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Volunteers travel to help hatchery in South Dakota

July 16, 2018

Randy and Sandy Reed are photographed on June 11, 2018 at the at the D.C. Booth Historic National Fish Hatchery and Archives in Spearfish, S.D. The Reeds are among the traveling volunteers at the hatchery. (Kaja Swisher/Black Hills Pioneer via AP)

SPEARFISH, S.D. (AP) — Every spring, nearly a dozen couples arrive at the D.C. Booth Historic National Fish Hatchery and Archives in Spearfish to volunteer for the summer, assisting visitors in the Pond Shop, rail car, museum, and more.

“Each summer, several campers in RVs pull into the Volunteer Village at the Spearfish City (Campground) . In 2018, license plates are visible from South Carolina, North Dakota, Connecticut, West Virginia, Georgia, and Oklahoma,” said Karen Holzer, executive director of the Booth Society, the nonprofit friends group that supports the hatchery. “Upon their arrival, they learn about and explore the historic venues on the hatchery grounds. They don name tags and FWS (Fish and Wildlife Service) volunteer vests and are ready to meet the hatchery’s 160,000 visitors.”

Volunteers this summer include Randy and Sandy Reed, retired eighth-grade science teachers who are originally from Michigan and spent the last 10 years in South Carolina; and Jerry Gilbert and Jan Green, who spent most of their married life in West Virginia, the Black Hills Pioneer reported.

The Reeds are full-time RVers who describe themselves as the adventurous type. They spent five years living on a sailboat when they were first married and have sought out volunteer placements as they travel. Volunteer.gov, a website that lists federal, state, and local volunteer placements, includes the summer placement at the hatchery, and since the Reeds hadn’t been to the Great Plains area, they applied for the placement, got it, and came sight unseen to the Black Hills. This is their eighth volunteer placement since they retired two years ago.

Sandy Reed explained that they are very interested in history, like working with people, and look for unique opportunities when they search for placements.

“It’s fun. This has been unique because there’s 10 RVs here,” she said.

“So it’s like a little community,” Randy Reed added.

They enjoy the beauty of the landscape and the hiking opportunities in the area, as well.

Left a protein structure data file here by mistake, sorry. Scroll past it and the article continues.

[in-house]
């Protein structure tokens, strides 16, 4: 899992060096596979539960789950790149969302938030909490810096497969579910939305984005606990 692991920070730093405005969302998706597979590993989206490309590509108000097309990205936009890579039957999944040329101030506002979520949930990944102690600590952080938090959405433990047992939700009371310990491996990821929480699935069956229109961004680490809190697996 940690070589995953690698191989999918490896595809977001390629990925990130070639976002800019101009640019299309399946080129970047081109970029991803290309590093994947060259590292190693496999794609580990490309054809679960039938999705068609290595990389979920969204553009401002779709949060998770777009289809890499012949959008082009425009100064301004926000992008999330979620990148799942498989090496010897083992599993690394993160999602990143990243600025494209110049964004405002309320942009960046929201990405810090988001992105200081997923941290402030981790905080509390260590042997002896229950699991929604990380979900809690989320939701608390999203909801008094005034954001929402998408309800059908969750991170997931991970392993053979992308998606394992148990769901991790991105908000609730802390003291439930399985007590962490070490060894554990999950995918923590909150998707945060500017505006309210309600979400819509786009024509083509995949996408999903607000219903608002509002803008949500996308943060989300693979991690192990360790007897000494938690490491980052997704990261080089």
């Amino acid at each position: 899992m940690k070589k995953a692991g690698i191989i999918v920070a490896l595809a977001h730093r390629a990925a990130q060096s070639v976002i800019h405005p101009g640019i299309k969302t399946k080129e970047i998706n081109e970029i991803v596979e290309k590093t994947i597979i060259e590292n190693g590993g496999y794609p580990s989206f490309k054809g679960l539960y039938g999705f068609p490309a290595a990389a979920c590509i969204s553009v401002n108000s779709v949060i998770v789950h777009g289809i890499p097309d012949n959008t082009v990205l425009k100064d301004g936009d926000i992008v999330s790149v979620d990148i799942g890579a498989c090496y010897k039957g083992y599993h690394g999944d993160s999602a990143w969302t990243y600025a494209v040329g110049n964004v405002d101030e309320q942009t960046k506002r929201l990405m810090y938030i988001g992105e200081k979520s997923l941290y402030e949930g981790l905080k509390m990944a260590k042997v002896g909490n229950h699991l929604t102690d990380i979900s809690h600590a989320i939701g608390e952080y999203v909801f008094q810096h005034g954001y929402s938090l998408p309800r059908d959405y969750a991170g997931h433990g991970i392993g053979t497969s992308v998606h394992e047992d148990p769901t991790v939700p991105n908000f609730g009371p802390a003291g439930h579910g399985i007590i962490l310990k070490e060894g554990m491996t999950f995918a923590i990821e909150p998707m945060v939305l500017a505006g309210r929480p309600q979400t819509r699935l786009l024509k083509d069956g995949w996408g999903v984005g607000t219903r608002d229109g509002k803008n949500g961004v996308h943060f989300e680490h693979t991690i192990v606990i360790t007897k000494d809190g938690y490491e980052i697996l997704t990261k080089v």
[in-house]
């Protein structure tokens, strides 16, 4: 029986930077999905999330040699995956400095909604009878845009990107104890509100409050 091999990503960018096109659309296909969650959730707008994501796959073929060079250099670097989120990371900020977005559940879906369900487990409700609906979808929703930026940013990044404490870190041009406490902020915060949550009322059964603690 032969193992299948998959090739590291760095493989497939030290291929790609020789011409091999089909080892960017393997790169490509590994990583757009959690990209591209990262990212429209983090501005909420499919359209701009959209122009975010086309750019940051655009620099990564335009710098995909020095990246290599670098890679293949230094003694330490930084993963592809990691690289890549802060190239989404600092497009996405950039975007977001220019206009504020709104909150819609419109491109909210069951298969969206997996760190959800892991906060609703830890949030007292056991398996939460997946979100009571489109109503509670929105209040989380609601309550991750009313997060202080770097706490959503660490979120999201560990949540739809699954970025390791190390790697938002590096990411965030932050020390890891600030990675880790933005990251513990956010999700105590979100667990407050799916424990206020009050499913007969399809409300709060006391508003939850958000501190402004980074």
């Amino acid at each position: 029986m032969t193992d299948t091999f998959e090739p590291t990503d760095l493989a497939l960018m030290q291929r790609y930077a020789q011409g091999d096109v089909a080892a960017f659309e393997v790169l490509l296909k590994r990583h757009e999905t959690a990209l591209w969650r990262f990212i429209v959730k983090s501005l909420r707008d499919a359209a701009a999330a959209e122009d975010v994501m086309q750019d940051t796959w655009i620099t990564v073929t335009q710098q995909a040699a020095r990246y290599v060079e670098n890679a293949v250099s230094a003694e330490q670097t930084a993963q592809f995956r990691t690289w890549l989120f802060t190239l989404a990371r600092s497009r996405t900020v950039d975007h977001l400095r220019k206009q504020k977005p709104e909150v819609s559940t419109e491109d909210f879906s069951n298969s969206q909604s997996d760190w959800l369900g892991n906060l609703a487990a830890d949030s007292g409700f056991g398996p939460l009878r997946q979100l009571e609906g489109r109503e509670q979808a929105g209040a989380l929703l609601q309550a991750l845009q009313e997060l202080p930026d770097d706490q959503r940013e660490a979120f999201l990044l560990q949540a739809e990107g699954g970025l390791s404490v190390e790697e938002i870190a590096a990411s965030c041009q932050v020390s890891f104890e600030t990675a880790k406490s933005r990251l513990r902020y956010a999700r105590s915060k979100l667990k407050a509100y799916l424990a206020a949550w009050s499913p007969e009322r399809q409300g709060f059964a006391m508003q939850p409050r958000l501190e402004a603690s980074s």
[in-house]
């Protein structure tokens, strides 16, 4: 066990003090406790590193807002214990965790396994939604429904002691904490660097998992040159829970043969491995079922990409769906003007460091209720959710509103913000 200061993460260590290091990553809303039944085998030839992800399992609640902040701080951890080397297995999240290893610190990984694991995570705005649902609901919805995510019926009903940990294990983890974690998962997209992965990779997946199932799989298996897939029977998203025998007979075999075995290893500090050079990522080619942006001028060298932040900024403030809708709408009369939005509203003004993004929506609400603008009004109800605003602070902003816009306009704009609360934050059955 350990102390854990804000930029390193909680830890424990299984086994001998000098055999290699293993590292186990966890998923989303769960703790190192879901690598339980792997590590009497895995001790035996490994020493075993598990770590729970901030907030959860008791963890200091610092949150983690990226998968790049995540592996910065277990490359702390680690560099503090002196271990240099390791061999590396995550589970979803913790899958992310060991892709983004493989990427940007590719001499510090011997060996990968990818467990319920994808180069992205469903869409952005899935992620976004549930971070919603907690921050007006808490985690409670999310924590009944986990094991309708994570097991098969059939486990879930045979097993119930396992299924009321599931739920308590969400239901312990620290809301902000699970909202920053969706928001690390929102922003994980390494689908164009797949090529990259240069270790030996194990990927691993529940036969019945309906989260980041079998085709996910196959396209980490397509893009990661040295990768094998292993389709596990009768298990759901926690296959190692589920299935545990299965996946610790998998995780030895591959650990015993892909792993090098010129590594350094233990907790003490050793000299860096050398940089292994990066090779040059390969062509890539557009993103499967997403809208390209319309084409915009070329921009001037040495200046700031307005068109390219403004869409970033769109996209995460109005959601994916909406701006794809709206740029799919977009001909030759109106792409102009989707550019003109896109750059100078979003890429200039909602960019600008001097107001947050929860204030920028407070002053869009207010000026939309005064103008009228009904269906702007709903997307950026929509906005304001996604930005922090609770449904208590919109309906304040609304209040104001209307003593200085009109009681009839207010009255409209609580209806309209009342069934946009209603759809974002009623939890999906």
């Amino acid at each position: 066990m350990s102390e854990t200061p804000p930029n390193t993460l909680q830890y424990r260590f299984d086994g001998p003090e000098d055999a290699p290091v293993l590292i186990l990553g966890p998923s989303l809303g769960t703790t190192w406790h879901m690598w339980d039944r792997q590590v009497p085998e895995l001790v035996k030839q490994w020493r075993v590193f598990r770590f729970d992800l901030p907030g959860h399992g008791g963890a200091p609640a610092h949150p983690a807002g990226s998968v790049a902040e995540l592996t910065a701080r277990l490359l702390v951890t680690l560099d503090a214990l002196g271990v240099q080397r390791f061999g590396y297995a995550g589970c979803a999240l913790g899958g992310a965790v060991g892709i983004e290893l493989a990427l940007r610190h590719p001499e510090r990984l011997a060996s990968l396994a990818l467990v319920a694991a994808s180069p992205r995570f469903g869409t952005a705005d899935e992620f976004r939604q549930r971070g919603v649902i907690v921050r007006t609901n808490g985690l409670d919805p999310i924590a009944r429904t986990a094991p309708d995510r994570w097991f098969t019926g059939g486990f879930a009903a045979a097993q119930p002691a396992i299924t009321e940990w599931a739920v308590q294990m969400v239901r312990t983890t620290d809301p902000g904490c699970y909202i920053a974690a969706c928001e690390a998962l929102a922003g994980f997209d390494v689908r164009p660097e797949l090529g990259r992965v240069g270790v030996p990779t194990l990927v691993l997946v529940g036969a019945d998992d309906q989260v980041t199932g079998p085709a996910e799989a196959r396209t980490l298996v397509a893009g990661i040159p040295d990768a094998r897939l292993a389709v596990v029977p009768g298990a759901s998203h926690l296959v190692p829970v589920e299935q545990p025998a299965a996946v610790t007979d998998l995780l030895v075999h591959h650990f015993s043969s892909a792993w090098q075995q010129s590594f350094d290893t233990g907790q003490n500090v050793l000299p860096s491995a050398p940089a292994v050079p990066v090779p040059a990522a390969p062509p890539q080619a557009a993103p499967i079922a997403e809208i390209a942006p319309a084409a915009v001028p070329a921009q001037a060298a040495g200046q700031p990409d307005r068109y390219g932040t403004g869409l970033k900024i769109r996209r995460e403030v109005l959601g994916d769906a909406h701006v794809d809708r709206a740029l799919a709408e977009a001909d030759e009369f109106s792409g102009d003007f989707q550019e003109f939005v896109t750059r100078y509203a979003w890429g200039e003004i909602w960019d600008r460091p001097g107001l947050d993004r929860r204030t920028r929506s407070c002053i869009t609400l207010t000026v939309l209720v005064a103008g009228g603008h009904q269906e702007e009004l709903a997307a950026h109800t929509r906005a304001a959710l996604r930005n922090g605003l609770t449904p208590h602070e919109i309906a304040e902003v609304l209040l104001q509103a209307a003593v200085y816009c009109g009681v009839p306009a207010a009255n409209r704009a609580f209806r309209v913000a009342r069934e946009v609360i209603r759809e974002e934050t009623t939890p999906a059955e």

“Spearfish has a lot to offer, once you get here and really start looking in the area,” Randy Reed said.

The couple also voiced their appreciation to the community; they have found people to be friendly and willing to offer advice, and they said that visitors are equally impressed by the hatchery and grounds.

“It’s been very rewarding, so far,” Randy Reed said, describing that they’ve met visitors who come back year after year.

“It’s an ideal placement,” Sandy Reed added.

The Reeds said that the biggest challenge of their current lifestyle was getting rid of all of their stuff, as whatever they own now travels with them in their RV. Sandy Reed said that at first she thought it would be difficult, but the more they downsized, the better it felt — and they joked that it saves money, since their shopping is limited to what they can fit in their 34-foot home on wheels.

They added that they get to see family as they travel, and with technology today, it is easier than ever to stay in touch through video calls, etc.

Their advice to others considering the lifestyle is to try life on the road before selling everything.

“I would recommend it for anyone that’s adventurous,” Randy Reed said.

Placements vary in length, and the Reeds try to have their next year planned out. Following their time at the hatchery, they will spend time working on a Habitat for Humanity build in New Mexico, then head to Arizona to visit family, and then head to Texas for birding. They hope to spend next summer in New England, another part of the country they have yet to see.